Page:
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E05158: Fragmentary Latin epitaph for a former imperial agent (agens in rebus) possibly containing a reference to his burial 'among saints'. Found in the Cemetery of Praetextatus, via Appia, Rome. Late antique.

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posted on 06.03.2018, 00:00 by pnowakowski
Numidius [- - - ex a]-
gente in rebu[s - - -]
qui vixit ann[is]
LXVII m(enses) III dep(ositus) k[alendas - - -]
[- - - E]ncrati int[er sanctos]

line 5 was dropped in the EDB edition || possibly in t[aeo] or in deo Ferrua

'Numidius [- - -] former agens in rebus who lived 67 years, 3 months. He was buried on the calends of [- - -] of Encratius (?) among [saints (?) - - -].'

Text: ICVR, n.s., V, no. 14512 = EDB10837.

History

Evidence ID

E05158

Saint Name

Saints, unnamed : S00518 Saints, name lost or very partially preserved : S01744 Martyrs, unnamed or name lost : S00060

Type of Evidence

Inscriptions - Funerary inscriptions Archaeological and architectural - Internal cult fixtures (crypts, ciboria, etc.)

Language

Latin

Evidence not before

300

Evidence not after

700

Activity not before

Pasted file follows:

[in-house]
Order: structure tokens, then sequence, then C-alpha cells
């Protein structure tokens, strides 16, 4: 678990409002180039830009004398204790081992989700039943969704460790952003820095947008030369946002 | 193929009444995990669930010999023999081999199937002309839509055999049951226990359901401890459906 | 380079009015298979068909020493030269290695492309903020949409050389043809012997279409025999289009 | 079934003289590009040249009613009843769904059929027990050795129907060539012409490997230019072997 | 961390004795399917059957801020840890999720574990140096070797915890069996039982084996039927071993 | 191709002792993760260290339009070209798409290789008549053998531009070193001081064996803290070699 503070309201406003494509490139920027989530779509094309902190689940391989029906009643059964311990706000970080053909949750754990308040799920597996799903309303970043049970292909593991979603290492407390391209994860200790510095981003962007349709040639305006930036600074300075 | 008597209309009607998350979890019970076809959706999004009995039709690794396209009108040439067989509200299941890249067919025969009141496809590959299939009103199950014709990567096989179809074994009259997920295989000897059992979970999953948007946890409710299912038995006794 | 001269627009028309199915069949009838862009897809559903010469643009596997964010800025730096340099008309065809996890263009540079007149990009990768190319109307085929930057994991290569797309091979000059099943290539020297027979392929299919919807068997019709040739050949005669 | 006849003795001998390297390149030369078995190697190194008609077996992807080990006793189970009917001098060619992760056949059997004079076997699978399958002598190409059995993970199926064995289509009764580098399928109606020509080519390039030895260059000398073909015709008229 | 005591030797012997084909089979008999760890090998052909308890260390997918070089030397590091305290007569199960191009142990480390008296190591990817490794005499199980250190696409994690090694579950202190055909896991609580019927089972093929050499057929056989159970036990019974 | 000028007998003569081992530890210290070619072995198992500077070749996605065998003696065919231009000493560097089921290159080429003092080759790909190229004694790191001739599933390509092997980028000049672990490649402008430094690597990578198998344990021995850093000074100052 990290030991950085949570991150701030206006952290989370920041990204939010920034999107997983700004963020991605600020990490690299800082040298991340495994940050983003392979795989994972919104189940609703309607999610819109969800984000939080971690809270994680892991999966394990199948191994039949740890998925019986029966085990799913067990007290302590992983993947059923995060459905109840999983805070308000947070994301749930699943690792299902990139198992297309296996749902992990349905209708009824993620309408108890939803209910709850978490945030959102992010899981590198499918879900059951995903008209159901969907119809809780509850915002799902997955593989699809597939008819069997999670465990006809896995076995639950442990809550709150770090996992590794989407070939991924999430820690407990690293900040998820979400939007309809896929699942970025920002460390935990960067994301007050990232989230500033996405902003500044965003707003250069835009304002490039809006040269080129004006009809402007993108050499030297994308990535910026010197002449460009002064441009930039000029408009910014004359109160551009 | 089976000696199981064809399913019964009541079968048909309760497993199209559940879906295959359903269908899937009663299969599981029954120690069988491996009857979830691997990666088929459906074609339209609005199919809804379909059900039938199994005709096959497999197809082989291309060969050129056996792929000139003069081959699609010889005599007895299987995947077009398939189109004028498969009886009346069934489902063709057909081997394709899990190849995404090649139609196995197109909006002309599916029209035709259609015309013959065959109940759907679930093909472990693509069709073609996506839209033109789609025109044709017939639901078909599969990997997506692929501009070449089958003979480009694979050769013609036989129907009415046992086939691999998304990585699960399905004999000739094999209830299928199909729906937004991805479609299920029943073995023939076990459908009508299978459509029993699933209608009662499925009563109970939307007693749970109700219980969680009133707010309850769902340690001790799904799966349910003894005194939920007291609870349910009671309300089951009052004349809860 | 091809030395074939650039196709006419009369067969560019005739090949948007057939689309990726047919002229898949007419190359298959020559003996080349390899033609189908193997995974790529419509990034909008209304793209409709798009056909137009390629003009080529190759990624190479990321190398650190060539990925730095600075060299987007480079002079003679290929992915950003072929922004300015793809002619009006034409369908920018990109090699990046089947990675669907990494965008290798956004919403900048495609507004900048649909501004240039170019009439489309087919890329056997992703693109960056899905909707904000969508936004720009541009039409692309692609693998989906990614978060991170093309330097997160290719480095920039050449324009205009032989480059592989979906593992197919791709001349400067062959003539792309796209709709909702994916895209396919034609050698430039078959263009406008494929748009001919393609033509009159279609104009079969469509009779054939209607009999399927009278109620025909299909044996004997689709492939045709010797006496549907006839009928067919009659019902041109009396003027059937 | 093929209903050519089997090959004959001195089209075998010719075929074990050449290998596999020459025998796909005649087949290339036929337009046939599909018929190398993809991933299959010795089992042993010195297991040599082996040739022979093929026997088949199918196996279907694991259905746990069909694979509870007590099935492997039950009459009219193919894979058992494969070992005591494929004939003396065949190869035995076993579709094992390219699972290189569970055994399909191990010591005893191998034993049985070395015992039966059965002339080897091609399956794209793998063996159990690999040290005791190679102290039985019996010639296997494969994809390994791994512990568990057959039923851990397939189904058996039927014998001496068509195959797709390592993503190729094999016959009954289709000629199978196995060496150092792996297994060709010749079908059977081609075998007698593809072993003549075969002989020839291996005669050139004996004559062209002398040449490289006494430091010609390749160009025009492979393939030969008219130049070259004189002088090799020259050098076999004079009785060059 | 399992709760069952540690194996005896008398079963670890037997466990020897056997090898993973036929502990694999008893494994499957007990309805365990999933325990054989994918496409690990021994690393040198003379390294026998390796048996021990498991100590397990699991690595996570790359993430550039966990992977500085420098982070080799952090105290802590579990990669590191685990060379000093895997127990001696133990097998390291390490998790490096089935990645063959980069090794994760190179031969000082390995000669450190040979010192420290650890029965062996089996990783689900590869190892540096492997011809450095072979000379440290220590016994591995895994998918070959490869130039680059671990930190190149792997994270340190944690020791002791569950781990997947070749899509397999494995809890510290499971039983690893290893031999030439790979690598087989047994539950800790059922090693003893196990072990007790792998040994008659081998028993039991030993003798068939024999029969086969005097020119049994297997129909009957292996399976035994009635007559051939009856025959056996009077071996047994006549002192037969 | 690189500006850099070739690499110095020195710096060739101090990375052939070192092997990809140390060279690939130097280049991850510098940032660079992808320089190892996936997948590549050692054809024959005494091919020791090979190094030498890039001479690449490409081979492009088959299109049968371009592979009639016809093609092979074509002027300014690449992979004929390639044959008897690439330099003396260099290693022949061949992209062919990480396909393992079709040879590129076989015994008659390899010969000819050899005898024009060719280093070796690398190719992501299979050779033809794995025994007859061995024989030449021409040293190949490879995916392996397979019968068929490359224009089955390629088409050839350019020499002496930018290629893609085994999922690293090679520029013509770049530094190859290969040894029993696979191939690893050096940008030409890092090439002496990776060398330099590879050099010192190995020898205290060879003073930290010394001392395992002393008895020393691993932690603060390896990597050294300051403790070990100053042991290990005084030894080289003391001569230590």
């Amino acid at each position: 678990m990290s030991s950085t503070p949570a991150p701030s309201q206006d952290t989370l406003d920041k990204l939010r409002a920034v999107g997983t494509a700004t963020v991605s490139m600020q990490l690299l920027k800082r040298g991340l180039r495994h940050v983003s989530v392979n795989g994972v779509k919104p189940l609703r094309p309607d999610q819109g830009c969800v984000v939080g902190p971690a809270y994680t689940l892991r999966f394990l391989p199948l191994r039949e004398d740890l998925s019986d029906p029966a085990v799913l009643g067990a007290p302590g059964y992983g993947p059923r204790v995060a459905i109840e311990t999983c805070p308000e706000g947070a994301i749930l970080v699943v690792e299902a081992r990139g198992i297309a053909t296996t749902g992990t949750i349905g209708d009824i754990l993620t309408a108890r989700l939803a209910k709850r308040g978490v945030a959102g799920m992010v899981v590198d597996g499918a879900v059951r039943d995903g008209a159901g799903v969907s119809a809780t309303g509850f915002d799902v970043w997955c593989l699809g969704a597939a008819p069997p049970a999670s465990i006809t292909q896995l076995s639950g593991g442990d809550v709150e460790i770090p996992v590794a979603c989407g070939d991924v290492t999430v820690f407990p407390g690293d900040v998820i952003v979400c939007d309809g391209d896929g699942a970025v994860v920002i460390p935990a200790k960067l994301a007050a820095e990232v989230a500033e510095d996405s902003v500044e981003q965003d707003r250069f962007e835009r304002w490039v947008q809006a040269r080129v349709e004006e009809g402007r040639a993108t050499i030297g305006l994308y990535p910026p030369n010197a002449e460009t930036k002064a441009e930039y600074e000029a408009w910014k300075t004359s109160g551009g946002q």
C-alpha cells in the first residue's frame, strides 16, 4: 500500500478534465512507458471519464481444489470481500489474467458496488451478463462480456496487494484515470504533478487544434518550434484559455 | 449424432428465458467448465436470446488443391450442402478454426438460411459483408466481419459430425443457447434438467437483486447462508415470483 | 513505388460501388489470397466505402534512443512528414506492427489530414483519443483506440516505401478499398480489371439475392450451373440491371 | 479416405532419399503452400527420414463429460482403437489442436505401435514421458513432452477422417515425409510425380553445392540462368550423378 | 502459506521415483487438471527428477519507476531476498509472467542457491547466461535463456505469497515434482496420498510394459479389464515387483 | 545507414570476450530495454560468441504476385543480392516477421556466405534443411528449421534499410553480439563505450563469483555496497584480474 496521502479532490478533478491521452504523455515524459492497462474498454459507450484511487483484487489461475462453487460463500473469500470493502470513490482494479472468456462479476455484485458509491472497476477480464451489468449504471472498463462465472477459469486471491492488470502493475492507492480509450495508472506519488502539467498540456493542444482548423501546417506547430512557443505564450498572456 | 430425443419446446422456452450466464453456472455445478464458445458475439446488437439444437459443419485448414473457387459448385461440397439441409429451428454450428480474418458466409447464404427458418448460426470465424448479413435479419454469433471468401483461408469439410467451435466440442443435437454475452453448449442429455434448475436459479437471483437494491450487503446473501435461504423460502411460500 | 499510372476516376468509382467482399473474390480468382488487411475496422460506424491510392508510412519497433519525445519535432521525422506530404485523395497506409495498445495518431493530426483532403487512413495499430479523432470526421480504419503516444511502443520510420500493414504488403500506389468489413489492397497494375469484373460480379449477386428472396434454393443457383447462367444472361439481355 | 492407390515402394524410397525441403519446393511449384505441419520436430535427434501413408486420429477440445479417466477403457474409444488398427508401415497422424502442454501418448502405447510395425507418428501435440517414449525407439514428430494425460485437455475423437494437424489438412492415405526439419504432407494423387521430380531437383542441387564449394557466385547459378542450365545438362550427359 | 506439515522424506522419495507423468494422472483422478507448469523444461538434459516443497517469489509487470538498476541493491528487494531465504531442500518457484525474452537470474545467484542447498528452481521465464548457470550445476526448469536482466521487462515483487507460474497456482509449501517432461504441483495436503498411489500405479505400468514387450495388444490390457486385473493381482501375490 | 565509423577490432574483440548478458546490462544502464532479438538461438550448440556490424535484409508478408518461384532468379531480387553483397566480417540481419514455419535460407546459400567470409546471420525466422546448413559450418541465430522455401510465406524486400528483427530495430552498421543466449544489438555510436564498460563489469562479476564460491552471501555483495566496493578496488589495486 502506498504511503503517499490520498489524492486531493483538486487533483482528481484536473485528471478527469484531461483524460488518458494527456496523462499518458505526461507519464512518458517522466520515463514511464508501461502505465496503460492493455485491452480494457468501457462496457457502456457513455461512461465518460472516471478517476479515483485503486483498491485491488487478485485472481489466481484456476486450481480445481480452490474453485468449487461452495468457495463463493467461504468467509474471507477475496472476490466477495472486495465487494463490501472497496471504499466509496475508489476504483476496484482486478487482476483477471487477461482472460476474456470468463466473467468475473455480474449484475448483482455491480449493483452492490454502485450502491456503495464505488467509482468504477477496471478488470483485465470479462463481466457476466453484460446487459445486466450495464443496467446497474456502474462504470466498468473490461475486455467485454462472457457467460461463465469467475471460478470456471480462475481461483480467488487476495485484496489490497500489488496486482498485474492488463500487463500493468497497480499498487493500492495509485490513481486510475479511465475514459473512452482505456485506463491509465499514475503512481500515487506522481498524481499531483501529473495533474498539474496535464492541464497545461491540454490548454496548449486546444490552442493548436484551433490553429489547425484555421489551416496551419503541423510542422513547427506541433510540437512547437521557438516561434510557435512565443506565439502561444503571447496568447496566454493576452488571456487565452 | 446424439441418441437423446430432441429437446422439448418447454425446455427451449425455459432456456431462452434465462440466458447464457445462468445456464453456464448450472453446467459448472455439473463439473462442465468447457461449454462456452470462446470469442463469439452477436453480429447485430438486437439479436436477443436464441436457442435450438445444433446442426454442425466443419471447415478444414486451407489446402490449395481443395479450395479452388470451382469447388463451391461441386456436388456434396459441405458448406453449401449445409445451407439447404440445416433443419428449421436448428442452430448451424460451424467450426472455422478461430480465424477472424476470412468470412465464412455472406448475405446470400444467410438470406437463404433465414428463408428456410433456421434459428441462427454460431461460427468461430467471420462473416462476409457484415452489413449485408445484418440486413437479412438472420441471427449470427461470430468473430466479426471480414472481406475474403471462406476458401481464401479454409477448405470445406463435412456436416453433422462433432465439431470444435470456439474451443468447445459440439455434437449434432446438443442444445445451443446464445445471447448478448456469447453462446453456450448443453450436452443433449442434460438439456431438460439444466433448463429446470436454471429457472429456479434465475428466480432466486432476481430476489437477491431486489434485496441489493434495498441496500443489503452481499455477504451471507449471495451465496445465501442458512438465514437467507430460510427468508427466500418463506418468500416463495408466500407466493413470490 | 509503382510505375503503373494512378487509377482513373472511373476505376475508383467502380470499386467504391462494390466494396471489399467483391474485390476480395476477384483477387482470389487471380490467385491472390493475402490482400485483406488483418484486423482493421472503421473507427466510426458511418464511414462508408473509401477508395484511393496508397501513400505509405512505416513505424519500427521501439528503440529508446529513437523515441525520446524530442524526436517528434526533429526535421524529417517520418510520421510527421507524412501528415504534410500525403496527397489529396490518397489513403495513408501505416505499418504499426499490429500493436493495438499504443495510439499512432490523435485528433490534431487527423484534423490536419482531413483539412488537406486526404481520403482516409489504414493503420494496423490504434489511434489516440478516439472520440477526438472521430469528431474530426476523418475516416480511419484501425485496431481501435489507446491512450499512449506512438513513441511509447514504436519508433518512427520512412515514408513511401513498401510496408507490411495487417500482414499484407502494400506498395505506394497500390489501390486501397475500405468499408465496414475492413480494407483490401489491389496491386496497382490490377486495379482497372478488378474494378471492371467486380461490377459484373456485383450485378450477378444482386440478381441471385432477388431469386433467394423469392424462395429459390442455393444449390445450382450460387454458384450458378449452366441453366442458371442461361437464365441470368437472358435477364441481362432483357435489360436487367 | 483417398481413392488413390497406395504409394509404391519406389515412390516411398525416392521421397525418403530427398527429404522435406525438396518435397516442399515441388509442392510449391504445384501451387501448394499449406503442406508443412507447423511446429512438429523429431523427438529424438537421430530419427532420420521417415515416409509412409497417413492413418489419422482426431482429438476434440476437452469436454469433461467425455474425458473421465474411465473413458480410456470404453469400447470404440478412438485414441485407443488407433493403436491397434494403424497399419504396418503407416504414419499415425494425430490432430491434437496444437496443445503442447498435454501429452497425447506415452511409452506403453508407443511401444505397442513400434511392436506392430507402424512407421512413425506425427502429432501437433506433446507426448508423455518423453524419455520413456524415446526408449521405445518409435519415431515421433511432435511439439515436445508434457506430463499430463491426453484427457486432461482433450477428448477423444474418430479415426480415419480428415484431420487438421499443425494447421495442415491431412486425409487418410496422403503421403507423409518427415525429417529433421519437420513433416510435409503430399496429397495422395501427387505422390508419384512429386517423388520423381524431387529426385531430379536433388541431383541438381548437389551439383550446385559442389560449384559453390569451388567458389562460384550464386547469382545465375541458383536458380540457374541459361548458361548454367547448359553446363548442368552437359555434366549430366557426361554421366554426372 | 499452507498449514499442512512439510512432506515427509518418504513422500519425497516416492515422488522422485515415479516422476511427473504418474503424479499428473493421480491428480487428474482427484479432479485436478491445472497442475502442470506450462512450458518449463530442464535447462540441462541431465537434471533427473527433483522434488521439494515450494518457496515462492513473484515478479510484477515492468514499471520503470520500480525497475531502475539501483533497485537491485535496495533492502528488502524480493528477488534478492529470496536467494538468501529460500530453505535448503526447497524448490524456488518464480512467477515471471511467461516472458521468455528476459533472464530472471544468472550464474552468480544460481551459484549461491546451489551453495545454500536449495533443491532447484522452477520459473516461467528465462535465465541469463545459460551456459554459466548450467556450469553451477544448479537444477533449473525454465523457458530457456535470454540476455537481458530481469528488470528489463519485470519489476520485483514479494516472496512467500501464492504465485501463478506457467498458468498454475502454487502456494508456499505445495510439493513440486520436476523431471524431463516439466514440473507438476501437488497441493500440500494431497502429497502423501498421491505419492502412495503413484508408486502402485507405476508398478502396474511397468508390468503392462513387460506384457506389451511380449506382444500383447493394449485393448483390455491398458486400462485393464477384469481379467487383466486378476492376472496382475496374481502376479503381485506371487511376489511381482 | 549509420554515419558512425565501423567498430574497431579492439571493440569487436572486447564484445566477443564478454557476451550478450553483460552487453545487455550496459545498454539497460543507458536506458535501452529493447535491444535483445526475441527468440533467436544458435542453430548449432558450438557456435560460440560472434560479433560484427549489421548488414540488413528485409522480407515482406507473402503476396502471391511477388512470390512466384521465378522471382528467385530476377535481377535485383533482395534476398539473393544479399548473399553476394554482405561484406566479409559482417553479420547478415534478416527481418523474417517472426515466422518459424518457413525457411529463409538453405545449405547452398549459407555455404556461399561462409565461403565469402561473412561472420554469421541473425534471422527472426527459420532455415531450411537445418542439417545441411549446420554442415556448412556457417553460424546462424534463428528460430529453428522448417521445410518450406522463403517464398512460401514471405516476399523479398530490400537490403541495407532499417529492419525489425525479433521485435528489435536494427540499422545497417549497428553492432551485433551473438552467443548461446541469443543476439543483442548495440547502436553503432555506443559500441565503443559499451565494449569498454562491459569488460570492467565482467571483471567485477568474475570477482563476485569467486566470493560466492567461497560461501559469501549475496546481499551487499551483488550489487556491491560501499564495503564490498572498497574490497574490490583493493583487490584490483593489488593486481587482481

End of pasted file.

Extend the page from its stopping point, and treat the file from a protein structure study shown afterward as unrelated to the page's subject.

300

Activity not after

700

Place of Evidence - Region

Rome and region

Place of Evidence - City, village, etc

Suburban catacombs and cemeteries

Place of evidence - City name in other Language(s)

Suburban catacombs and cemeteries Rome Rome Roma Ῥώμη Rhōmē

Cult activities - Places

Burial site of a saint - crypt/ crypt with relics

Cult activities - Non Liturgical Practices and Customs

Burial ad sanctos

Cult Activities - Protagonists in Cult and Narratives

Officials

Source

Fragment of a sarcophagus. H. 0.20 m; W. 0.30 m. The inscription is framed by a tabula ansata which was carved onto the sarcophagus. Letter height 0.028 m. It is not clear whether line 5 is the final line of the original text. First recorded by Antonio Ferrua in area I9 of the Cemetery of Praetextatus, and published by him in 1971.

Discussion

The epitaph records the burial of a former imperial agent, Numidius. Ferrua found the interpretation of line 5 somewhat difficult. He suggested that the damaged word ]NCRATI could be Encratius, a by-name of the deceased ('signum defuncti') while his actual gentile name was given in line 1. This, he says, could be followed by a funerary formula. He opted for 'inter sanctos' in the basic text of the edition, but also considered other possibilities: in t[aeo] (?) or in deo/'in God'. Dating: Apart from the reference to the agentes in rebus, imperial agents and couriers, widely attested between the 4th and 7th c., there is no indication of the precise date of the inscription.

Bibliography

Edition: Epigraphic Database Bari, no. EDB10837, see http://www.edb.uniba.it/epigraph/10837 De Rossi, G.B., Ferrua, A. (eds.) Inscriptiones Christianae Urbis Romae Septimo Saeculo Antiquiores, n.s., vol. 5: Coemeteria reliqua Viae Appiae (Vatican: Pont. Institutum Archaeologiae Christianae, 1971), no. 14512.

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